4 lives, 10 years: Is Deterrence Working?
-By Sunny Gakhal-
On September 27, 2015, in Ontario, Canada, four individuals were killed and two were seriously injured by a drunk driver.
Marco Michael Muzzo was sentenced on six counts; count 1-4 of impaired driving causing death and count 13 and 14 to impaired driving causing bodily harm by the Ontario Superior Court of Justice in a well-publicized case (R. v. Muzzo, 2016 ONSC 2068) (http://canlii.ca/t/gp2wp). With this decision come many questions, not the least of which is whether or not these sentences really deter drunk driving.
Justice Fuerst sentenced Mr. Muzzo to ten years in jail less credit equivalent to eight months of pre-sentence custody. In addition, Mr. Muzzo received an order prohibiting him from driving for twelve years.
The objectives of sentencing long recognized at common law have been codified in s. 718 of the Criminal Code of Canada, R.S.C., 1985, c. C-46. They are:
- the denunciation of unlawful conduct;
- deterrence both general and specific;
- the separation of the offender from society where necessary;
- reparation for harm done to the victims or the community; and
- promotion of a sense of responsibility in offenders and acknowledgement of the harm done.
Past British Columbia decisions have provided for a range of sentencing lengths in cases of impaired driving causing death. In R. v. Johnson (1996), 1996 CanLII 3148 (BC CA), 84 B.C.A.C. 261, the Court of Appeal accepted that the range of sentence for impaired driving causing death was between nine months and seven years, in R. v. Casimir, 2001 BCCA 310 (CanLII), Chief Justiec McEachern commented that the range was between three to six years, and in R. v. Smith, 2013 BCCA 173 (CanLII), the Court of Appeal stated that the range of sentence for impaired driving causing death was between eighteen months to eight years.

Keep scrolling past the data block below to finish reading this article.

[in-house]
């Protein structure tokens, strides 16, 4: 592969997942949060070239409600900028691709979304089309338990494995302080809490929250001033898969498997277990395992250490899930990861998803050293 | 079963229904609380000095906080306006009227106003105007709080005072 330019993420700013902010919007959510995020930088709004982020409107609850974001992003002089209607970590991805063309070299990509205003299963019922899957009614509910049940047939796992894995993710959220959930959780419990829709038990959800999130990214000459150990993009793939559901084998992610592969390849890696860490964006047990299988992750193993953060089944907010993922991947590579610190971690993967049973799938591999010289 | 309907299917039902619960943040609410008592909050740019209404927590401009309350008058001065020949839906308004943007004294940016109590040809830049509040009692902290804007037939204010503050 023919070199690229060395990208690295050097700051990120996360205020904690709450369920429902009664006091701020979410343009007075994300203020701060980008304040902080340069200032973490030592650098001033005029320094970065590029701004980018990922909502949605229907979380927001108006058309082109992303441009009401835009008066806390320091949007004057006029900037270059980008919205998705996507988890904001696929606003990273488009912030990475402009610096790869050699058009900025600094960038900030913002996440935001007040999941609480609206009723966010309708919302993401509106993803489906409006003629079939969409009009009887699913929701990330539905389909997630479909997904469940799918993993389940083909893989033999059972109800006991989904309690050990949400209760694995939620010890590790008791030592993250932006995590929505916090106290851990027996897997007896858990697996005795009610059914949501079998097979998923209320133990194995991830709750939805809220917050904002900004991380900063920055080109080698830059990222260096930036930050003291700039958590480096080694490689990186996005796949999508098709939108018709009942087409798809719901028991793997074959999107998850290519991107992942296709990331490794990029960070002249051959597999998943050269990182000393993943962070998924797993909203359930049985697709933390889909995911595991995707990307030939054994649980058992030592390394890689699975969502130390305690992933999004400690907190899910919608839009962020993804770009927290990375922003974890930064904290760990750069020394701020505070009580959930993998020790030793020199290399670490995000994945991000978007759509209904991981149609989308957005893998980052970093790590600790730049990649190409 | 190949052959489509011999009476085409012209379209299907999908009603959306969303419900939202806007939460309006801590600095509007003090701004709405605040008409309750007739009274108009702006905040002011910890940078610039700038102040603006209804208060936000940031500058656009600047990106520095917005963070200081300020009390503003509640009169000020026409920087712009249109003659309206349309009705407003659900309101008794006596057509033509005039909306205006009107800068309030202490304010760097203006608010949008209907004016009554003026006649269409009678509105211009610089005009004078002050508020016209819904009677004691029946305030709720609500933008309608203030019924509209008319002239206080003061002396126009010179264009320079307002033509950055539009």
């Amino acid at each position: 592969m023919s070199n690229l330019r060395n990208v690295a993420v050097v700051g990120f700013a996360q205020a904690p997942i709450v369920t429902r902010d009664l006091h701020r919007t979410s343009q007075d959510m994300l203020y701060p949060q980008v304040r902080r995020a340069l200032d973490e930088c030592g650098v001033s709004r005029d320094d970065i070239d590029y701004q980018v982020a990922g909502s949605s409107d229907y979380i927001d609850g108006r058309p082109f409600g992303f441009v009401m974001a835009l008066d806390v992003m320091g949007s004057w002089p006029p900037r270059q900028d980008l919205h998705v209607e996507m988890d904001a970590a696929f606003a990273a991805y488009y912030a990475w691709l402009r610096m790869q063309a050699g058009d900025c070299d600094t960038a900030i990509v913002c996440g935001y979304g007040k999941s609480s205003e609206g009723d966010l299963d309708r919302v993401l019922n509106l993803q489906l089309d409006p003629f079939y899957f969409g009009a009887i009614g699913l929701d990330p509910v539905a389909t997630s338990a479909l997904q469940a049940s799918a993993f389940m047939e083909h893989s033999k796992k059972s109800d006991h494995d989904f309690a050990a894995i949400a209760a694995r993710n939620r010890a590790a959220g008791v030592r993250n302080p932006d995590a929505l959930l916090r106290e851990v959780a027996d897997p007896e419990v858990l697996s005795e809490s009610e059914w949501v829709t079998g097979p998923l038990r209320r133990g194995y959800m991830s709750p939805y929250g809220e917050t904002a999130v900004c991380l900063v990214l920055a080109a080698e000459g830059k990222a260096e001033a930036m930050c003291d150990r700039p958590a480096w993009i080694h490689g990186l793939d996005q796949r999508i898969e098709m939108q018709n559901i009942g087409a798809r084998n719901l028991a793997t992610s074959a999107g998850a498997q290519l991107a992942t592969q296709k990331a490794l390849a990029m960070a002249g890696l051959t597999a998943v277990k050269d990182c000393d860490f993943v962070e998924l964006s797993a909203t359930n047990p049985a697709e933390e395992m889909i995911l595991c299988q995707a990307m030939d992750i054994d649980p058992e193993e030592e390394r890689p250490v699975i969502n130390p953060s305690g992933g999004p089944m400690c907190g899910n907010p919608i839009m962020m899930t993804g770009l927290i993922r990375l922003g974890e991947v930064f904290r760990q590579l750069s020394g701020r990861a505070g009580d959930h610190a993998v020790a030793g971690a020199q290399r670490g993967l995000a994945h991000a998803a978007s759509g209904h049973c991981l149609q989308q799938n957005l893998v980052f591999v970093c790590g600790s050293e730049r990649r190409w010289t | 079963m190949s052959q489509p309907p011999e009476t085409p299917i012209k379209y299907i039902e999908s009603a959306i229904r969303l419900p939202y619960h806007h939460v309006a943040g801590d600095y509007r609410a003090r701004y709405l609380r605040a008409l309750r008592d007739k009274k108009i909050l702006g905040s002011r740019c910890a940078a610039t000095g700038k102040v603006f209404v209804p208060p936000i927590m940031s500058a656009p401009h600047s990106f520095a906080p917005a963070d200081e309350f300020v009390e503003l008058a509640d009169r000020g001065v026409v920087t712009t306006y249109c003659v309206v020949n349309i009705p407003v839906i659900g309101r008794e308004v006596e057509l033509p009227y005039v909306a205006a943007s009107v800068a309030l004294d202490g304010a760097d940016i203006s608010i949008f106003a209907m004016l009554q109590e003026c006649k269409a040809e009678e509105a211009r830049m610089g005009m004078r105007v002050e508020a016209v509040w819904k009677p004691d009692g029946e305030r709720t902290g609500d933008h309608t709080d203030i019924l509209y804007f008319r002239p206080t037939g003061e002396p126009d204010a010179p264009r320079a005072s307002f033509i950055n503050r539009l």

The Real Issue
Drunk-driving related car accidents and personal injuries are not at all uncommon in our society. And while we may only be aware of the tragic cases that cause injury or death, such cases suggest that drunk-driving takes place on a wider scale. This begs the question: Do the decisions adequately address the serious issue of deterrence; of deterring drinking and driving? Drunk-driving is generally highly publicized only when there is an associated tragedy. Should cases that do not result in death or injury be reported and well publicized as well? How can we stop impaired drivers before it is too late? Should our justice system focus on the sentencing of impaired drivers as its focal point for deterring similar wrongdoing amongst others?
“You can’t make someone think twice, when they never thought once. Drinking and driving is an inherently thoughtless act. The man who stumbles out of a bar drunk, car keys in hand, isn’t thinking about the last impaired driving sentence. Neither is the sober woman who pours her first of many glasses of wine without giving a thought to calling a cab.” (http://www.torontosun.com/2016/03/29/the-courtroom-math-behind-marco-muzzos-sentence )
Step back and take a moment to really understand the objectives of sentencing. Although no amount of jail time will ever bring back the 4 lives; will this sentence deter others from driving while impaired?